A game changer for networking

When I was building my career coaching business, I decided I would go to the largest Chamber of Commerce networking event in the State of Oregon every Friday. It seemed like the perfect opportunity to tell a ton of people about my new business… even if not a perfect fit for my introverted nature.

You bet it took a ton of courage to get there, and I definitely pulled the car over a few times to give myself pep talks. To say I was uncomfortable at these events is a huge understatement! I was surrounded by hundreds of people and completely out of my element.

All I wanted to do was go home, sit behind my computer, and play with my adorable dog. (She’s cool with me being me.)

I hated the idea of forced small talk, but I felt like, as a business owner, I needed to “make connections.” So I’d dutifully show up at the event every week, determined to make it a productive use of my time.

In the beginning, I was that person standing in the corner, a cup of lukewarm coffee in hand, and a terrified smile plastered on my face, hoping I wouldn’t have to talk to anyone.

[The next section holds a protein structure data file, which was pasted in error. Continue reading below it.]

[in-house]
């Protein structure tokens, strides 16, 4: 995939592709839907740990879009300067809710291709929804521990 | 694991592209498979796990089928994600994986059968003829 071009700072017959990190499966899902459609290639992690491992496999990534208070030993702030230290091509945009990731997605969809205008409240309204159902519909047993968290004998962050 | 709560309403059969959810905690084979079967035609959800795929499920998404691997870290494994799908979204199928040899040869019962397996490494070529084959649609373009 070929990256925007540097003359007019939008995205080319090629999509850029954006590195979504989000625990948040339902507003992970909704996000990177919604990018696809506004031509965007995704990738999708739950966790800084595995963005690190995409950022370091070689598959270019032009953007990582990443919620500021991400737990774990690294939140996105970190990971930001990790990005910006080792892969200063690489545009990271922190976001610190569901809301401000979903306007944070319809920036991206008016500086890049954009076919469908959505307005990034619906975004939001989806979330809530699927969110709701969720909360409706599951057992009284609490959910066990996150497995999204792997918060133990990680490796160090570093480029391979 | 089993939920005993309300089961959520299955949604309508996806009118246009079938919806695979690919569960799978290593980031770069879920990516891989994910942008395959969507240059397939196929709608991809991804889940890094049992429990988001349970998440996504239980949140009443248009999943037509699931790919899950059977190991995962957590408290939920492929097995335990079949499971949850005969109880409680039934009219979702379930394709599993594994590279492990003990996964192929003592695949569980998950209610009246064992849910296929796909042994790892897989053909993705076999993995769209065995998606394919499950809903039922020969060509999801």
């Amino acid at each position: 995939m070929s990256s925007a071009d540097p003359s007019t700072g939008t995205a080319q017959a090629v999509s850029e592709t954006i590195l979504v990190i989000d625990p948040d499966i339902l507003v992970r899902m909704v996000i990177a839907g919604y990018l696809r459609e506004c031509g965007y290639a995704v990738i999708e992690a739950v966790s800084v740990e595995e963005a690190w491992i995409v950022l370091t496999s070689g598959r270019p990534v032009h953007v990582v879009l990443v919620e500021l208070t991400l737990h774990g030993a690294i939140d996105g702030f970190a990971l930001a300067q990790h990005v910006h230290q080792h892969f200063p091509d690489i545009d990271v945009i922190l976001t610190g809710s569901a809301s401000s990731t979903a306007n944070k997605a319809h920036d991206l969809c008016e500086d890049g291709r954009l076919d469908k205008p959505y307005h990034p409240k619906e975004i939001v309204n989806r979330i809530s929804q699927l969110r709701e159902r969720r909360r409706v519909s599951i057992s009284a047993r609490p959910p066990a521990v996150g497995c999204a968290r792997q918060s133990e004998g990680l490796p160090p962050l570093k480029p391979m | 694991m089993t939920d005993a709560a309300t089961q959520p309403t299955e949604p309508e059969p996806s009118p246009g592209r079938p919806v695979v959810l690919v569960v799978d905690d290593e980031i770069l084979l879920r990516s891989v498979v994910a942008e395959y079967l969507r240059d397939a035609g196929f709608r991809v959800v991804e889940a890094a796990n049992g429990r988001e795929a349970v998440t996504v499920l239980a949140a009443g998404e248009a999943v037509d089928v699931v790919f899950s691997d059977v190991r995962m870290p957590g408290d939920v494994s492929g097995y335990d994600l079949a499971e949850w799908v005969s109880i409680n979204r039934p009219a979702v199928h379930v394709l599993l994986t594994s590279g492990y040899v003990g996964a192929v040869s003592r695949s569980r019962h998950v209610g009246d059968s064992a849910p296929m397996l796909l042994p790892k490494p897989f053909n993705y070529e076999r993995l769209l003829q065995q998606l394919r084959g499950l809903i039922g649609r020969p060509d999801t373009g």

It’s like I didn’t get the memo that that’s the whole point of networking events!

I’m not going to tell you I warmed up to the idea of talking to complete strangers—I didn’t! But when you’re growing a business, you have to do things that make you uncomfortable and push you outside your comfort zone.

So what changed? One day I remembered I had a secret weapon in my back pocket: Say more.

A powerful coaching tool

Knowing what an amazing impact these two words had in a networking setting, I had a feeling they’d be even more powerful when working with clients.

You know that feeling you get when there’s something the other person just isn’t saying? Like they haven’t gotten to the crux of the problem or really reached the root of their challenge?

Anyone who works one-on-one with individuals or has coached an employee, a client, or even helped a friend troubleshoot a problem knows it can be challenging to get to the heart of the real issue at hand.

“Say more” can help you get more clarity.

One of my clients was frustrated that she wasn’t gaining traction in her business. This is a pretty common complaint among new business owners. But “not getting traction” is also pretty broad and almost impossible to troubleshoot.

The first thing I did was ask her to tell me more about the problem. As she started to describe all the things she was doing, why she didn’t think they were working, and how this lack of progress made her feel, I asked her a few more times to say more.

Eventually, after 10 minutes of this back and forth, she said something that made us both stop. I asked her, “Did you hear what you just said?”